“This is what the Lord Almighty, the God of Israel, says to all those I carried into exile from Jerusalem to Babylon: ‘Build houses and settle down; plant gardens and eat what they produce. Marry and have sons and daughters; find wives for your sons and give your daughters in marriage, so that they too may have sons and daughters. Increase in number there; do not decrease. Also, seek the peace and prosperity of the city to which I have carried you into exile. Pray to the Lord for it, because if it prospers, you too will prosper.’”
This place God has planted me is not a place of captivity; I am no longer a child trapped in an alcoholic home. I am married to a godly man who is like home to me. But I have been discontented with my neighborhood, my city and sometimes my church. This is a place the enemy loves for me to camp out – this place of deception and self-pity. I don’t like it and am not proud of my struggle. But when I read this passage in Jeremiah I was jolted out of my complacency and recognized I have some serious work to do. As I read, I felt the Holy Spirit challenge me to quit looking beyond this place.
I am to put down roots and to pray for the good of my neighbors. It is easier to grumble about them, but nothings changes when I do. Nothing changes with the neighbors and nothing changes inside me. Have you ever lived in a difficult neighborhood? Loud music and screaming, a dog yapping in the middle of the night are some of the irritations. It is loud, and sometimes disturbing noises, salted with cursing that affect me most. Some of these sounds take me back to the harsher memories of childhood, the painful years of growing up in an alcoholic home. I can let the memories hold me captive or I can take them captive by His Spirit and seek to have compassion and mercy for my neighbors.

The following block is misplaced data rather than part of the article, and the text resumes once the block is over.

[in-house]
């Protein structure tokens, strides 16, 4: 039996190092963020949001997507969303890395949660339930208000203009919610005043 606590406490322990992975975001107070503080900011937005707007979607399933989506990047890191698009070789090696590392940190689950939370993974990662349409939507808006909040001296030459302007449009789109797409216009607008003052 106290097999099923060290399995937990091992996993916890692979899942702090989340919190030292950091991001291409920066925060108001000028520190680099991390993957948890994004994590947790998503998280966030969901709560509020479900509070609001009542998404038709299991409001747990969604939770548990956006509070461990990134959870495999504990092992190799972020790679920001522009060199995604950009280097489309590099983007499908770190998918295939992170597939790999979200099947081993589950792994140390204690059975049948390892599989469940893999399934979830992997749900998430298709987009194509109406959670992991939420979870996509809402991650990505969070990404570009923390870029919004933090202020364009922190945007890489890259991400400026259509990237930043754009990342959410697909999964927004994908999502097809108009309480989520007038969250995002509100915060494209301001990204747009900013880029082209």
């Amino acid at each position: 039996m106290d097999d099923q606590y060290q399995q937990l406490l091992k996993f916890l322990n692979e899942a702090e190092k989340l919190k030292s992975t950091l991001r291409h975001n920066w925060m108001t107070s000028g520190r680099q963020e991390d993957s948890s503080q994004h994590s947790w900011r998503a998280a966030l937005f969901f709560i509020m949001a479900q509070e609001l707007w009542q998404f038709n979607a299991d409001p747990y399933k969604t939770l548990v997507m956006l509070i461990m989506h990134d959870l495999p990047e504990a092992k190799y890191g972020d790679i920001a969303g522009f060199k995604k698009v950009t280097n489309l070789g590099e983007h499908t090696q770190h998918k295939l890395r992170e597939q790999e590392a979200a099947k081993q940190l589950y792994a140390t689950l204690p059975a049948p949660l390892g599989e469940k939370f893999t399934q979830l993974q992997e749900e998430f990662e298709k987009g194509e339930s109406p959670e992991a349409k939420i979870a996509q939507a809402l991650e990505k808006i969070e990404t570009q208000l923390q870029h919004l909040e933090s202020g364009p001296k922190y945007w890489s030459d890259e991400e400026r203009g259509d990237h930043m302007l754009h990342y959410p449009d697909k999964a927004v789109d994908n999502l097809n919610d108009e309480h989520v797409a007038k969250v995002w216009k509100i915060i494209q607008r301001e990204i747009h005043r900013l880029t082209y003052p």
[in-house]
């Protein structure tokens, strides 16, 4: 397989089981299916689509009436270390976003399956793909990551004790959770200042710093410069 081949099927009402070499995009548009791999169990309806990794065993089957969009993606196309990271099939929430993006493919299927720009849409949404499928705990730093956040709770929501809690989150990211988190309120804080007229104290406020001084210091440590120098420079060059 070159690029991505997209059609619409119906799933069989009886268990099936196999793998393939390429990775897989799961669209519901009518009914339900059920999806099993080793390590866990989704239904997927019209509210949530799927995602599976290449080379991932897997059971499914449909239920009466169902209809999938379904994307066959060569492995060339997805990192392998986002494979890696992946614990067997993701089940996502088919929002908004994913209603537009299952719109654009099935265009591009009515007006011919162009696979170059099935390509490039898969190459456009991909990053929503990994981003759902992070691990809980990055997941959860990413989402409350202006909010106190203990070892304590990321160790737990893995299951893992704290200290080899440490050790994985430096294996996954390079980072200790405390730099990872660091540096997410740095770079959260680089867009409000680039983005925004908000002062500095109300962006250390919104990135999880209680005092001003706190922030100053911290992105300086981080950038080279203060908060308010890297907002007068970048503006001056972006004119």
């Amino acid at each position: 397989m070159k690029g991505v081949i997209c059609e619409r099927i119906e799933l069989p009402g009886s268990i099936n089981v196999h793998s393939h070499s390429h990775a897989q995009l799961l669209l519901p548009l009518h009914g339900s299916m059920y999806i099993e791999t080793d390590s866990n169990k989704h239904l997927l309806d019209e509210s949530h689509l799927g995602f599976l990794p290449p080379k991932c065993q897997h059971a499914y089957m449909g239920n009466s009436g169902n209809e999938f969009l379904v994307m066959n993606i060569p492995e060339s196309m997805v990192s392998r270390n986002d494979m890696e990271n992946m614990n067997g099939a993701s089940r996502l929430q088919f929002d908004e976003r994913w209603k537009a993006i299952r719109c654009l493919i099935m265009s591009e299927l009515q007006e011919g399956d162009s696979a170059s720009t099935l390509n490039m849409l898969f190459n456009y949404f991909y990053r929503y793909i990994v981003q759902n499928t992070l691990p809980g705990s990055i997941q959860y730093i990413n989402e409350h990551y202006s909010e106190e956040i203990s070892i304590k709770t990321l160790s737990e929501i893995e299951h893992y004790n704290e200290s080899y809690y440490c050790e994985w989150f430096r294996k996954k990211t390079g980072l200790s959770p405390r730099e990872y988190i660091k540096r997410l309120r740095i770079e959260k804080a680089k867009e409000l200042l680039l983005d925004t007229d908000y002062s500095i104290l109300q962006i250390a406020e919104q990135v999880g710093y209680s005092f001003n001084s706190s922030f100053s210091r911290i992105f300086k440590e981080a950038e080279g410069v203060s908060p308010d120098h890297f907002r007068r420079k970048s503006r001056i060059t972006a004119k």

It is essential for me to look for God in my neighborhood; to see His work, His calling and His beauty. I only have to walk a few blocks east of my home before I have a view of the Pacific Ocean. On an evening walk I may get a glimpse of a beautiful coastal sunset even though I don’t live on the beach. What is my turquoise table on this street? This is still unsettled. I am seeking God’s direction. I enjoy baking and am wondering if sharing baked goods will be the way of blessing my neighbors and inviting my heart to care. What is going well for me here and now? My own home life. Also, God is working to transform me in this neighborhood.
Brokenness breeds brokenness unless someone decides to do some mending. Mending is hard, tedious work, even more tedious than grandma cracking hickory nuts, and many do not recognize mending as an option to wholeness and peace. Living in brokenness is hard work also but the payoff is pain. So I am learning to pray for neighbors who scream and curse at one another, and to recognize the neighbor whose car alarm goes off nearly everyday is struggling to make ends meet and get kids to school on time. These people aren’t here to make my life miserable. This isn’t my childhood. These are the people around me who need Jesus; there is hope for them just as there has been hope for me. I am to make a garden in this neighborhood. I am to make home in this neighborhood. And I am to pray for this neighborhood to prosper – for God to bless these people and bring hope and healing into their lives.
In what ways have you seen God in your situation? What is He teaching you? I have added a link here to a podcast that moved and inspired me to be content and live fully in the blessings He has given me for this time.